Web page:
Student Residency: HB 4606 Would Make Significant Changes in Hearing Procedures

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Student residency has long been a concern of school districts in Illinois. The current process for determining disputed residency issues is performed under the authority of the board of education and the final decision rests with the board.  School Code Section 10-20.12b specifically states that, “[t]he board of education’s decision is final.”  Courts could review the decision, but have generally given deference to the board’s factual findings.

Now, however, House Bill 4606, passed by both houses and awaiting consideration by the Governor, would make significant changes to Section 10-20.12b.  Under these changes, in addition to the current notice to the person who enrolled pupils of their right to a hearing, a district must detail the specific reasons why it believes that the pupil is a non-resident of the district.  If a hearing is requested, at least three days prior to the hearing each party must disclose to the other party all written evidence and testimony that it may submit during the hearing, as well as a list of witnesses that may be called to testify.  Further, the hearing notice must inform the person requesting the hearing that any written evidence and testimony or witnesses not disclosed to the other party at least three days prior to the hearing will be barred.

But the most significant change made by the bill pertains to the finality of the board’s decision.  House Bill 4606 requires a district to inform the person who enrolled the pupil that he or she may petition the regional superintendent of schools who “exercises supervision and control of the board to review the board’s decision.”  (This review would be performed by the appropriate intermediate service center in suburban Cook County.)  During this review process, the pupil may continue attending the schools of the district.  It is the burden of the person who enrolled the student to file the petition.  At the school district’s expense, within five calendar days after receipt of the petition, the superintendent is charged with delivering to the regional superintendent the written decision of the board, any written evidence and testimony that was submitted to the parties during the hearing, a list of all witnesses who testified during the hearing and written minutes or a transcript of the hearing.  The board may also file a written response to the petition with the regional superintendent.  The regional superintendent’s review is limited to this written record; no new evidence may be submitted.  The regional superintendent must render a written decision as to whether or not there is clear and convincing evidence that the pupil is a resident of the district and eligible to attend district schools on a tuition-free basis.  The regional superintendent must specify in detail the rationale behind the decision.  The decision of the regional superintendent of schools is final, subject only to judicial review.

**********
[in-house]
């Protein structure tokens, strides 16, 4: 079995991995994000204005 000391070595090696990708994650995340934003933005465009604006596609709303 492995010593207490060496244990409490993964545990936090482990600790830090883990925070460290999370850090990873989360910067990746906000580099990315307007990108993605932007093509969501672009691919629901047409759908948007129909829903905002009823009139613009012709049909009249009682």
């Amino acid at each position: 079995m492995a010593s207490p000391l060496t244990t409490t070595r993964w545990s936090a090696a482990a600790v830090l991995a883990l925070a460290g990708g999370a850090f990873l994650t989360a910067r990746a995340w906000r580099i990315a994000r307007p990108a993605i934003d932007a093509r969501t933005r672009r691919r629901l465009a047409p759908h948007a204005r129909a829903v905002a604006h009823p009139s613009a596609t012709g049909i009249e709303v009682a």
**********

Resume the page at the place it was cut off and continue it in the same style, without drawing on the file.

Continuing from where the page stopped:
House Bill 4606 does not alter the current School Code definitions of residency or legal custody and does not remove the enrolling person’s burden of going forward with evidence of residency.

House Bill 4606 will now be sent to the Governor’s desk for signature.  If it becomes law, the effect of its changes may be far-reaching, most notably in how a regional superintendent of schools exercises the authority to review a board’s residency decision.

If you have questions regarding your district’s obligations regarding student residency, please contact one of our attorneys in Oak Brook at (630) 928-1200 or Flossmoor, (708) 799-6766.

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